Competition 53: Hamlet, Prince Of Wenlock

The challenge of supplying something akin to Terence Tiller’s maddeningly lost masterpiece of parody, Hamlet, Prince of Wenlock, provoked some sprightly verse, though not all quite on-rubric and not always with a particularly Housmanic ring. John Wood managed to furnish Much Wenlock with Covid-shuttered shops, Facebook, and Amazon deliveries, as well as noting that The stench of something rotten/Lies thick on Elsinore, while D. A. Prince coined the memorable lines poor Ophelia now reposes/in her watery floral bed.

Shikhandin dispatched Hamlet’s underlings to the sub-continent in search of hemlock, where some wished to remain Not because Hamlet was such a bad prince – it was his soliloquies that made them wince. A quatrain from Julia Griffin asserted that The thought would make anyone’s pen lock, . .. We couldn’t have Hamlet in Wenlock!

But, fortunately, others could, with a variety of entertaining approaches and tone and a greater or lesser admixture of Shropshire laddishness. With thanks to all who took part, below in no particular order are the entries admitted by the gate-keeper of the land of lost content. (Syllable stress to taste.)

Print of grotesque smiling face
On Wenlock castle's windswept tower
The king's ghost speaks: "My brother
Put me to death, usurped my power
And bedded your dear mother."

Poor Hamlet's thoughts are in a whirl.
He paces to and fro,
Feigns madness, rages, tells his girl
“Get thee to Clunbury, go!"

Claudius admits that his offence
Is rank and smells to heaven.
Polonius dies. Gertrude repents.
Ophelia's in the Severn.

Now angels sing the Prince to rest.
He's only in his thirties
But he was skewered in the breast
While duelling with Laertes.

A poisoned sword, a poisoned glass
Complete the deadly game.
Gertrude and Claudius breathe their last.
Laertes does the same.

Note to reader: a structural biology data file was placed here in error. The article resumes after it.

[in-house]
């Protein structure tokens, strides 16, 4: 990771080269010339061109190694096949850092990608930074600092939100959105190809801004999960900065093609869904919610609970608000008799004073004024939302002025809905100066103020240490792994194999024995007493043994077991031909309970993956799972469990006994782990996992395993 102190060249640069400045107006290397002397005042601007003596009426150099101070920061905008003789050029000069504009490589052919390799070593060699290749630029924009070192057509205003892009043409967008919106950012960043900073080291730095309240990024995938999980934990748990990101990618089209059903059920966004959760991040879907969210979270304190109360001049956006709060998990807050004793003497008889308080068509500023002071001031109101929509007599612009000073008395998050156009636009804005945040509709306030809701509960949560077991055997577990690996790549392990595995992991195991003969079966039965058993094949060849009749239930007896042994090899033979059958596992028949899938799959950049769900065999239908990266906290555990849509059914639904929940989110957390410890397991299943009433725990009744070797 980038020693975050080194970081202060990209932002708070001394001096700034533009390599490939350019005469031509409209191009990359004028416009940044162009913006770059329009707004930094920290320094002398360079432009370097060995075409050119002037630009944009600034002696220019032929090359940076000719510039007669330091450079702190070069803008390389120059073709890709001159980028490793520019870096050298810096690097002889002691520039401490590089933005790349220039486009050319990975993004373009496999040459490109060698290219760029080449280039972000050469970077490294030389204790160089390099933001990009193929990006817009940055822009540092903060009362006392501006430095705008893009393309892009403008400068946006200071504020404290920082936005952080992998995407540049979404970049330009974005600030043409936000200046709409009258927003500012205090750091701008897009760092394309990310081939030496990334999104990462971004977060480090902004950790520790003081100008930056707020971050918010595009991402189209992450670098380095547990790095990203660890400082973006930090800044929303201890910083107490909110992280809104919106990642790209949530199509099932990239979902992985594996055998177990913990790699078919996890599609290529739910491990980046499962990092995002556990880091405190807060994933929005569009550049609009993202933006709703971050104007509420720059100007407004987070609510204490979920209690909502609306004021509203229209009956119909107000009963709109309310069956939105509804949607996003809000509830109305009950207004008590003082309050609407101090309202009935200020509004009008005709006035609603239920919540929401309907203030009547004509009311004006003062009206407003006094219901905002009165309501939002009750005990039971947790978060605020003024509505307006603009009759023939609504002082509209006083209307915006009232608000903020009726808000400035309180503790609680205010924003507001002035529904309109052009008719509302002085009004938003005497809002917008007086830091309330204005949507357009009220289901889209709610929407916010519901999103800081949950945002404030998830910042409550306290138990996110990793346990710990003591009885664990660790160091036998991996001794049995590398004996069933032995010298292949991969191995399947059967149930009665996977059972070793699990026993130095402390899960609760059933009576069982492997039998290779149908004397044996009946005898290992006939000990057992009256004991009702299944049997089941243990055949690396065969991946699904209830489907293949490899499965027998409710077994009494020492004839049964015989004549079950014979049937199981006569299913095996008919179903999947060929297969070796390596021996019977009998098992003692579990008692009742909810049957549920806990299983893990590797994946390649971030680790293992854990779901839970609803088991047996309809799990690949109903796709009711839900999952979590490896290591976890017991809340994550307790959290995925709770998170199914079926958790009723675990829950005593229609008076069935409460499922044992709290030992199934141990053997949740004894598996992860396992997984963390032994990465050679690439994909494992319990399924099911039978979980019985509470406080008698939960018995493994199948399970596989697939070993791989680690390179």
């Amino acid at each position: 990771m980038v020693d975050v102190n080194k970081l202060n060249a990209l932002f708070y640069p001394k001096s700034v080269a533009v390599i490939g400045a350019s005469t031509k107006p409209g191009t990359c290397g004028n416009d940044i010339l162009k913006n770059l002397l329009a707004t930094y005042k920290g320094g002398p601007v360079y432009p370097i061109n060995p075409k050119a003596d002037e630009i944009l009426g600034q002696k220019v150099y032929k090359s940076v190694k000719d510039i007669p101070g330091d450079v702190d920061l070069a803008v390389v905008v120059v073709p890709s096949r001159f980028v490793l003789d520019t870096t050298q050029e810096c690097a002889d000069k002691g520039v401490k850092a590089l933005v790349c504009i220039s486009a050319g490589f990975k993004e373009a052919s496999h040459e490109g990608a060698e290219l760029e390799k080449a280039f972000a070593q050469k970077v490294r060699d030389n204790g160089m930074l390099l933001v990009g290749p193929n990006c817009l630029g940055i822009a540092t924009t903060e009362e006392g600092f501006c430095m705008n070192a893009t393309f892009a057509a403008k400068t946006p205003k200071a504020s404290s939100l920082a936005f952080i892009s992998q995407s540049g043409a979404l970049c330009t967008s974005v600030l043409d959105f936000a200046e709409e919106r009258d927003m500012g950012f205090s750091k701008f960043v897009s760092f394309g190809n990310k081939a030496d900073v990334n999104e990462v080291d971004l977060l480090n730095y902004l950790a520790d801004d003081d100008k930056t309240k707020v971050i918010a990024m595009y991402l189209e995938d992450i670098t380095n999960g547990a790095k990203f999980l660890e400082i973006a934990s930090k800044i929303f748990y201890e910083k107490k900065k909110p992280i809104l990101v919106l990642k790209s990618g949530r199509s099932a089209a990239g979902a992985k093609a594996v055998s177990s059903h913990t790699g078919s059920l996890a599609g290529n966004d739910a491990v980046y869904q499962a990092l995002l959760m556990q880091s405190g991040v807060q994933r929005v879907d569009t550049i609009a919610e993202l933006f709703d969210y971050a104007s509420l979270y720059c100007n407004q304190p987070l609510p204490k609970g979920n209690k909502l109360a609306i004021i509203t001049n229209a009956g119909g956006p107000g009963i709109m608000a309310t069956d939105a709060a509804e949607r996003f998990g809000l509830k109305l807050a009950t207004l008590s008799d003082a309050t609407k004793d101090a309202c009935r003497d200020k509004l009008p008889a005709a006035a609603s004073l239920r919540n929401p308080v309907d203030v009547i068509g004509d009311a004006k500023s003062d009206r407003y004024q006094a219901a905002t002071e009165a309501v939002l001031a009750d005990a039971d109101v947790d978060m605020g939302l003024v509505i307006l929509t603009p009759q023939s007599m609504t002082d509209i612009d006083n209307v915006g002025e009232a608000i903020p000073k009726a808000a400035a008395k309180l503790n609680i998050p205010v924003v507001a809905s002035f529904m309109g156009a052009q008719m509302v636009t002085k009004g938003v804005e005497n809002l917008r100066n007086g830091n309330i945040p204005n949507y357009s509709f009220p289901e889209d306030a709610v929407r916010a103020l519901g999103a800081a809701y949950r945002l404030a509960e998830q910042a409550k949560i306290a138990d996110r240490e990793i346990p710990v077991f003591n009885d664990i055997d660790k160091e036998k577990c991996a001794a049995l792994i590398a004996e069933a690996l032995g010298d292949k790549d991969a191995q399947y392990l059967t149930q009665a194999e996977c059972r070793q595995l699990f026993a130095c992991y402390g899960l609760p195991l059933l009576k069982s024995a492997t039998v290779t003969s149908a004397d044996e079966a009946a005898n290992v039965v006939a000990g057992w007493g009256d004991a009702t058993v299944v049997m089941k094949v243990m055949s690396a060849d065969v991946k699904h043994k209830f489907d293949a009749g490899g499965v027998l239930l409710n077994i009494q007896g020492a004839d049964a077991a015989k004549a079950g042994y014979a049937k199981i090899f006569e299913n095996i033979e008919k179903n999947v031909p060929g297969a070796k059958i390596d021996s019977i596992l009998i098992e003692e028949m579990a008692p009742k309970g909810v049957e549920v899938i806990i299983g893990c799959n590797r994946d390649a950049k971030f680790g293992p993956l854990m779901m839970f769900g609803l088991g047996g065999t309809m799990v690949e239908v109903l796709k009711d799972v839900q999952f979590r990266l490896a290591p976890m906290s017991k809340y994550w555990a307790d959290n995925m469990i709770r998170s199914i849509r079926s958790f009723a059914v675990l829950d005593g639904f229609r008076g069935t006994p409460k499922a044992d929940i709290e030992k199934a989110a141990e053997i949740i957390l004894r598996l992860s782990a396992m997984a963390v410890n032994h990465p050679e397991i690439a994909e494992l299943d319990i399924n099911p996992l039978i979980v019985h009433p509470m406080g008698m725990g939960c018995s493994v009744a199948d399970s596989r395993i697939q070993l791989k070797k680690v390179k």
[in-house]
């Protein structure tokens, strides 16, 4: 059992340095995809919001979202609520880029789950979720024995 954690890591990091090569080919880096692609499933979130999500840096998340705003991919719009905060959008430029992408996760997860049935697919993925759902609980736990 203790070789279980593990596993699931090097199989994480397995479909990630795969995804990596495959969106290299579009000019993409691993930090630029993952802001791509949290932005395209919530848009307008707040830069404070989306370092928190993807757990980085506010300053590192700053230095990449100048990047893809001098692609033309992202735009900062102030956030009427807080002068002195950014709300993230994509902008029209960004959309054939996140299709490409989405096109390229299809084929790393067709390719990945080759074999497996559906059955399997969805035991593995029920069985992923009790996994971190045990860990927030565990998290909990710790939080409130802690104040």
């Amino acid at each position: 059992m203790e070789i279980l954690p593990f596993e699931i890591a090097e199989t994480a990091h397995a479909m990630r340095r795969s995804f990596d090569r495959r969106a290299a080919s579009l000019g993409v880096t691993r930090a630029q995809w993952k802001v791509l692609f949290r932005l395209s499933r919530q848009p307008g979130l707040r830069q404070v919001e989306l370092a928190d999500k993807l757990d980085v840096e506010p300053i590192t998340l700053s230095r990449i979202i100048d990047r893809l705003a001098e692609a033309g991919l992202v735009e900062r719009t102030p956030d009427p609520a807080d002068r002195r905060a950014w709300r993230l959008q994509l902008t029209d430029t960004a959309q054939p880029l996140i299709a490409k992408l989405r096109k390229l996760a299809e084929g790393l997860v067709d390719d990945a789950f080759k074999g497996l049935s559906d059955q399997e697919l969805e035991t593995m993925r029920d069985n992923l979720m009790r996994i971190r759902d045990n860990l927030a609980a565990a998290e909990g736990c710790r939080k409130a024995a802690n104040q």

Young Fforddinbraes in haste arrives
From over the Welsh border.
Pray, pray, you shires, that he your lives
May soon restore to order.

Michael Swan

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Bursts by Wenlock sedge life’s bubble.
A rat behind the arras dies.
Doubt not the doubting lad has trouble:
His Mum with Dad’s assassin lies.

His kindred were of old his anchor
When Yorick fond and witty stood,
But the old king invokes cold anger,
Seeking vengeance for his blood.

There was a time with molten passion
At yonder heaving breast he’d stare,
But sodden womanhood’s a fashion
To follow which is, frankly, rare.

As for Polonius and his diet
Of clichéd maxims, smugly pi,
The wretched man was never quiet.
He got his uppance, devious spy.

A drink of poison does for mother.
The sword slays others one by one.
Prince, Laertes, woman, lover,
All passions, as poor Yorick, done.

Robin Gilbert

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When languishing at Elsinore
   My courtiers chided me,
“Make up your mind, we all implore,
   To be or not to be.
Leave home,” they begged, “and find a bride!
   Forget about Ophelia.
Explore if Wenlock might provide
   A local lass to heal yer.”

And so I came to Wenlock
   A sweetheart here to seek.
But I'd explored all Wenlock's stock
   Of maids within a week.
So, though it makes me far from glad,
   I must return to woo
Ophelia, who’s barking mad,
   While I‘m still Danish Blue.

Martin Parker

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At Elsinore a ghost is crying
‘My brother has just murdered me’.
Hamlet listens to his sighing,
Knows what is his destiny.

He thinks his uncle must be slaughtered
To avenge his father’s death,
If not hung, and drawn and quartered,
He must breathe his final breath.

Hamlet mooches, mean and moody,
Kills a man who proves to be
Ophelia’s sire, then - so rude - he
Tells her, ‘join a nunnery.’

He goes to Shropshire, in a dither,
Returns to find things just as bad,
Ophelia’s dead, drowned in the river,
No wonder Hamlet’s going mad.

He plots a play to show his uncle
In his true and murderous light,
Things explode, like a carbuncle,
Spewing poison and a fight.

At the end of this sad drama
Everyone is dead, save for
Horatio, as silent karma
Settles down on Elsinore.

Katie Mallett

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Here, Wittenberg forsaken,
   In Wenlock north of Clee,
This question leaves all shaken,
   To be, or not to be?
Should we endure, unwilling,
   Time’s arrows, whips and scorns,
Or else, self-killing,
   Depart for unknown bournes?

Unknown, unplumbed, uncertain,
  For prince and ploughman too!
Are prospects past the curtain
  Pitch-black, or sunlit blue?
We fear, when six feet under,
  A sleep by nightmares vexed.
Best stay, and wonder
  Just what comes next.

C. R. Edenhill

Grotesque staring-eyed face